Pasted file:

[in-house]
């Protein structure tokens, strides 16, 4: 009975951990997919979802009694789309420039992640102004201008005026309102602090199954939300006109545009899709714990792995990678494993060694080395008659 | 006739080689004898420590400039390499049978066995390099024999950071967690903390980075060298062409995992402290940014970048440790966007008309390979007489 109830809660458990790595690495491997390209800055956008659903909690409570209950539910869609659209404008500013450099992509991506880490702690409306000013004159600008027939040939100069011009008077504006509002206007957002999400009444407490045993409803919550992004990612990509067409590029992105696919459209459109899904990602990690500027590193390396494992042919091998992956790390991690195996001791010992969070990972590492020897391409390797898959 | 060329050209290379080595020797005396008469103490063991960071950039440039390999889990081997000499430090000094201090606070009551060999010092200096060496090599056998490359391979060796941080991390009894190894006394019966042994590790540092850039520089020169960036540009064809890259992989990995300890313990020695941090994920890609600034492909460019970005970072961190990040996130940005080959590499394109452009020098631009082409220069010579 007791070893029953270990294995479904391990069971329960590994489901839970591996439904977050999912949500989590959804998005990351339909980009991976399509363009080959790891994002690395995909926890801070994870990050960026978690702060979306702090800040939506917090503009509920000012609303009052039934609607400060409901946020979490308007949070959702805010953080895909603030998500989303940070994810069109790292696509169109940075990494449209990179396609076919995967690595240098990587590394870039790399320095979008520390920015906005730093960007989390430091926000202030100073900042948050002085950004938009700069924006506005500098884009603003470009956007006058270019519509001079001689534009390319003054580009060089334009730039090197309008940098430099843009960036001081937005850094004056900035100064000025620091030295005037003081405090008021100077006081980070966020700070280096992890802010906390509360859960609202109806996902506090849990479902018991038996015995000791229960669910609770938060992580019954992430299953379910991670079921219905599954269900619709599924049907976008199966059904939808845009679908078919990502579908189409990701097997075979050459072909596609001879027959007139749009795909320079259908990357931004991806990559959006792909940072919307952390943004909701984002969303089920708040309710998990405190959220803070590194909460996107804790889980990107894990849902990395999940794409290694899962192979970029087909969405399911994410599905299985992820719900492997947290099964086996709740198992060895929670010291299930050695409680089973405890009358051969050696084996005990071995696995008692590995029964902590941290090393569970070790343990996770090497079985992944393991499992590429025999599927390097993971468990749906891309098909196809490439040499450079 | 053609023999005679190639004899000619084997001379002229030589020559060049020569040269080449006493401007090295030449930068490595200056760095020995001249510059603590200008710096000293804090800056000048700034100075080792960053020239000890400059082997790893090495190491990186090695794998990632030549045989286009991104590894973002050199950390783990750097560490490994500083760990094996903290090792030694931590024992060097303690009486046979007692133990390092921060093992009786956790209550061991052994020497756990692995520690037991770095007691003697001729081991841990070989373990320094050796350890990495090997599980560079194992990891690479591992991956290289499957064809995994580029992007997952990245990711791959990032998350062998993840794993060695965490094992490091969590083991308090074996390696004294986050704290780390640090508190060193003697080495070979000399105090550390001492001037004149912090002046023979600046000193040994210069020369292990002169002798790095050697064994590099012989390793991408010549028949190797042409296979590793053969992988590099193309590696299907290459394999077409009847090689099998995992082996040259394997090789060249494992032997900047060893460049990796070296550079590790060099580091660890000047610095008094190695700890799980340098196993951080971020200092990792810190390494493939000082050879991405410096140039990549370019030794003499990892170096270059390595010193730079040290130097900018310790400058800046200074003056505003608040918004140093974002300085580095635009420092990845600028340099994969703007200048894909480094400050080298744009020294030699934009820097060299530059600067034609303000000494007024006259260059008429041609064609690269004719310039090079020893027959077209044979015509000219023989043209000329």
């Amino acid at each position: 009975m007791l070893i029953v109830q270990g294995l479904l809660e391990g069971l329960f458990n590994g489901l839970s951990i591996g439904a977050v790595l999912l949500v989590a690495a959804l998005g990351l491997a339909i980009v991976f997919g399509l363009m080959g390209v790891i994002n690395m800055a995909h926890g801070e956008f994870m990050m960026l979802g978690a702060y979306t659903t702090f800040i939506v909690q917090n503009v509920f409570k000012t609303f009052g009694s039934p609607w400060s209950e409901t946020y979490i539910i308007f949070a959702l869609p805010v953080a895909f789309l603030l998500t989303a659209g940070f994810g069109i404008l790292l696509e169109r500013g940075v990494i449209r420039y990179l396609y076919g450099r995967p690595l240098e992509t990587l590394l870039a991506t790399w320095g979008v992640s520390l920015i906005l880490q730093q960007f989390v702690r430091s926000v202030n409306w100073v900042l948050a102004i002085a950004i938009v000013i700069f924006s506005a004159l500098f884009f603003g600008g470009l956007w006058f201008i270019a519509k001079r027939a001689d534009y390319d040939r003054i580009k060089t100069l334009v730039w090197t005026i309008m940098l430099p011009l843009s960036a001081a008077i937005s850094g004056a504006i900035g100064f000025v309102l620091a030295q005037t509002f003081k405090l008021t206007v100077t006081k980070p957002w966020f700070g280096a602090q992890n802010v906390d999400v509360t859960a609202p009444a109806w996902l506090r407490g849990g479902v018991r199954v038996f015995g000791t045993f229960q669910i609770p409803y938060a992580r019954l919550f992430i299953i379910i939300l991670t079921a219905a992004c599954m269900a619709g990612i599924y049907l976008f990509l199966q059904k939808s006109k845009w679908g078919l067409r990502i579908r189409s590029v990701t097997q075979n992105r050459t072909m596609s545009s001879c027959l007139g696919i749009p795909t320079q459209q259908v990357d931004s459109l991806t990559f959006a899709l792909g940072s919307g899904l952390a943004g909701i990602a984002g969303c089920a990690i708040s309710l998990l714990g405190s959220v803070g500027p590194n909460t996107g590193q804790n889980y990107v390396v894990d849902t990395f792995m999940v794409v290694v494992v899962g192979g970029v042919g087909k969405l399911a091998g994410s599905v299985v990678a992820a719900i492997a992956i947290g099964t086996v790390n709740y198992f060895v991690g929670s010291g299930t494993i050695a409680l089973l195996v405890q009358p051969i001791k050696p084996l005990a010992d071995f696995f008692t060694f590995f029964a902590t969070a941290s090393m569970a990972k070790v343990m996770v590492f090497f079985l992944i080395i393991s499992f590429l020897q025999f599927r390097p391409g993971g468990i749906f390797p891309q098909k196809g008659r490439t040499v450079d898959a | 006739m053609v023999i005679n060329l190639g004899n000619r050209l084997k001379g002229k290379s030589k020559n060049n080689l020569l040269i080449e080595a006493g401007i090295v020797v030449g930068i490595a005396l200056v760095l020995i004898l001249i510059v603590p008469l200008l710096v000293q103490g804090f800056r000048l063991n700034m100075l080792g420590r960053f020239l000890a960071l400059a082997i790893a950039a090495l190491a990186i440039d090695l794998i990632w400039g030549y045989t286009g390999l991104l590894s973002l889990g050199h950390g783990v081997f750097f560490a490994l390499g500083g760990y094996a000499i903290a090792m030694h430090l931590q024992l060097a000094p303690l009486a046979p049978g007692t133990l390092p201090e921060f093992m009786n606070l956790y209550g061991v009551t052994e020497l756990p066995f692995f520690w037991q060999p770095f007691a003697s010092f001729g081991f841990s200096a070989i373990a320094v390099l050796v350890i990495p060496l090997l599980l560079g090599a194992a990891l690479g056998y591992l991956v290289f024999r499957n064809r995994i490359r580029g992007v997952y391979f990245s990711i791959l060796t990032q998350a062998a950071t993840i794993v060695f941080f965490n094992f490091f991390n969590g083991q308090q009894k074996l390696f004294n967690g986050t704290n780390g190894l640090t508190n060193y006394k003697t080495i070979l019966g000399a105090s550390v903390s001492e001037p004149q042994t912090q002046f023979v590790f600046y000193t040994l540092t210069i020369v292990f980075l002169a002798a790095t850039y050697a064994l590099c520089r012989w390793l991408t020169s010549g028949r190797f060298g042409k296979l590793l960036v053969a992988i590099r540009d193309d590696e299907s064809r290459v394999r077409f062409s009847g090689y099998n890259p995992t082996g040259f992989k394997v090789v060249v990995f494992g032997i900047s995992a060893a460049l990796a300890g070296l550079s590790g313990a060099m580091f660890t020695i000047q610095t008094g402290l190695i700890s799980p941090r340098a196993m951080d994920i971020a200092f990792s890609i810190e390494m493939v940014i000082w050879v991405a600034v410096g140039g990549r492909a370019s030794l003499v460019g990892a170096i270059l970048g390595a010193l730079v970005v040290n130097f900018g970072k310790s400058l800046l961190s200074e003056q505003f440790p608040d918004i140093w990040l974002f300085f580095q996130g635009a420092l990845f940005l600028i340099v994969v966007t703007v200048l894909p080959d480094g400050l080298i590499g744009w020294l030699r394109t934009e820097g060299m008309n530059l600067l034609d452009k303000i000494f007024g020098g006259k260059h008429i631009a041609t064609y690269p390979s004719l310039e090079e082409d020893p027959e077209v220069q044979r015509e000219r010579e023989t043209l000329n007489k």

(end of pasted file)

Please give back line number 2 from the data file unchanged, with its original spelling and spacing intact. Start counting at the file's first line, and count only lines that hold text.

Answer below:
């Protein structure tokens, strides 16, 4: 009975951990997919979802009694789309420039992640102004201008005026309102602090199954939300006109545009899709714990792995990678494993060694080395008659 | 006739080689004898420590400039390499049978066995390099024999950071967690903390980075060298062409995992402290940014970048440790966007008309390979007489 109830809660458990790595690495491997390209800055956008659903909690409570209950539910869609659209404008500013450099992509991506880490702690409306000013004159600008027939040939100069011009008077504006509002206007957002999400009444407490045993409803919550992004990612990509067409590029992105696919459209459109899904990602990690500027590193390396494992042919091998992956790390991690195996001791010992969070990972590492020897391409390797898959 | 060329050209290379080595020797005396008469103490063991960071950039440039390999889990081997000499430090000094201090606070009551060999010092200096060496090599056998490359391979060796941080991390009894190894006394019966042994590790540092850039520089020169960036540009064809890259992989990995300890313990020695941090994920890609600034492909460019970005970072961190990040996130940005080959590499394109452009020098631009082409220069010579 007791070893029953270990294995479904391990069971329960590994489901839970591996439904977050999912949500989590959804998005990351339909980009991976399509363009080959790891994002690395995909926890801070994870990050960026978690702060979306702090800040939506917090503009509920000012609303009052039934609607400060409901946020979490308007949070959702805010953080895909603030998500989303940070994810069109790292696509169109940075990494449209990179396609076919995967690595240098990587590394870039790399320095979008520390920015906005730093960007989390430091926000202030100073900042948050002085950004938009700069924006506005500098884009603003470009956007006058270019519509001079001689534009390319003054580009060089334009730039090197309008940098430099843009960036001081937005850094004056900035100064000025620091030295005037003081405090008021100077006081980070966020700070280096992890802010906390509360859960609202109806996902506090849990479902018991038996015995000791229960669910609770938060992580019954992430299953379910991670079921219905599954269900619709599924049907976008199966059904939808845009679908078919990502579908189409990701097997075979050459072909596609001879027959007139749009795909320079259908990357931004991806990559959006792909940072919307952390943004909701984002969303089920708040309710998990405190959220803070590194909460996107804790889980990107894990849902990395999940794409290694899962192979970029087909969405399911994410599905299985992820719900492997947290099964086996709740198992060895929670010291299930050695409680089973405890009358051969050696084996005990071995696995008692590995029964902590941290090393569970070790343990996770090497079985992944393991499992590429025999599927390097993971468990749906891309098909196809490439040499450079 | 053609023999005679190639004899000619084997001379002229030589020559060049020569040269080449006493401007090295030449930068490595200056760095020995001249510059603590200008710096000293804090800056000048700034100075080792960053020239000890400059082997790893090495190491990186090695794998990632030549045989286009991104590894973002050199950390783990750097560490490994500083760990094996903290090792030694931590024992060097303690009486046979007692133990390092921060093992009786956790209550061991052994020497756990692995520690037991770095007691003697001729081991841990070989373990320094050796350890990495090997599980560079194992990891690479591992991956290289499957064809995994580029992007997952990245990711791959990032998350062998993840794993060695965490094992490091969590083991308090074996390696004294986050704290780390640090508190060193003697080495070979000399105090550390001492001037004149912090002046023979600046000193040994210069020369292990002169002798790095050697064994590099012989390793991408010549028949190797042409296979590793053969992988590099193309590696299907290459394999077409009847090689099998995992082996040259394997090789060249494992032997900047060893460049990796070296550079590790060099580091660890000047610095008094190695700890799980340098196993951080971020200092990792810190390494493939000082050879991405410096140039990549370019030794003499990892170096270059390595010193730079040290130097900018310790400058800046200074003056505003608040918004140093974002300085580095635009420092990845600028340099994969703007200048894909480094400050080298744009020294030699934009820097060299530059600067034609303000000494007024006259260059008429041609064609690269004719310039090079020893027959077209044979015509000219023989043209000329």